Mosques across the country were suddenly in need of more speakers to fill the void of online discussions, and Muslim women, who were often overlooked despite their qualifications, were now being tapped to host virtual meetups and programs.
But at the same time, what I noticed, not just for me but also for women across the country, was that there was a plethora of religious programming that was online and that was particularly alluring to women,” said Hind Makki, a Chicago resident who would regularly go to the mosque during Ramadan to worship and gather with other Muslims.
Institute for Social Policy and Understanding/Reimagining Muslim Spaces
Although it is clear that women do not attend weekly Friday Prayer services at the same rate as men, women do go to the mosque in significant numbers for other activities and events.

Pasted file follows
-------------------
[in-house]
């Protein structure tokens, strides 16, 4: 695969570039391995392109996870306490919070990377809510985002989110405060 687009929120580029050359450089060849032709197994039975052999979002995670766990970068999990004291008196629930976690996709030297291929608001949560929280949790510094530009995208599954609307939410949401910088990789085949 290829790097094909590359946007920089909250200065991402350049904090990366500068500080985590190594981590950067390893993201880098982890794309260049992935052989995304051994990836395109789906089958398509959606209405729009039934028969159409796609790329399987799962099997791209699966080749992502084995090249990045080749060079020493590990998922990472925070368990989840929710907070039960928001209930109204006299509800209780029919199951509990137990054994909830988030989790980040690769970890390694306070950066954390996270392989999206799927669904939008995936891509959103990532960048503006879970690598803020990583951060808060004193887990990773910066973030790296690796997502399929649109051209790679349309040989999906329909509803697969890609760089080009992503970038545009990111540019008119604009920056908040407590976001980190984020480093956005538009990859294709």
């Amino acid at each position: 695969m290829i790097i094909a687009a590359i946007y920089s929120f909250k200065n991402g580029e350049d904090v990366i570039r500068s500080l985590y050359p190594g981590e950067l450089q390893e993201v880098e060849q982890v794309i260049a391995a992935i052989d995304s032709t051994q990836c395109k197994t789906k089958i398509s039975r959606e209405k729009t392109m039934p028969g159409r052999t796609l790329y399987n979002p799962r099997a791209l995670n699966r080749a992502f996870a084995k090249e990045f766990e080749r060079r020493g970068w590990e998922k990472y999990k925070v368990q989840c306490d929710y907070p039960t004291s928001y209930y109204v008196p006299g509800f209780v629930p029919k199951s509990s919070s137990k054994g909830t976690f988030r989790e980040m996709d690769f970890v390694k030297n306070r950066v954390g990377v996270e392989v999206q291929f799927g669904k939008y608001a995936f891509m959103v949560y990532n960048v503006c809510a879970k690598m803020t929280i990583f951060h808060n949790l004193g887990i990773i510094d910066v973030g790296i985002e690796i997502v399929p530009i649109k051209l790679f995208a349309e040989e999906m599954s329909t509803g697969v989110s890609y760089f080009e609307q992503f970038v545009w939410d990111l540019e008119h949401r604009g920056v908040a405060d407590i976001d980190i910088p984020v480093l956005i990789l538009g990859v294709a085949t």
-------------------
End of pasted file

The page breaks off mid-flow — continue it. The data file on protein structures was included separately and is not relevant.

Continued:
Makki’s findings have been published in the Reimagining Muslim Spaces study presented by the Institute for Social Policy and Understanding (ISPU), which is aimed at supporting mosques and community centers to meet the needs of their congregants, especially women, youth and converts.
“The sheer number and enthusiastic response to the women-led religious programming over Ramadan, and even before Ramadan during COVID, should show you that women, like men, also are missing the community and the religious-spiritual support during this time that a mosque should be giving,” Makki said.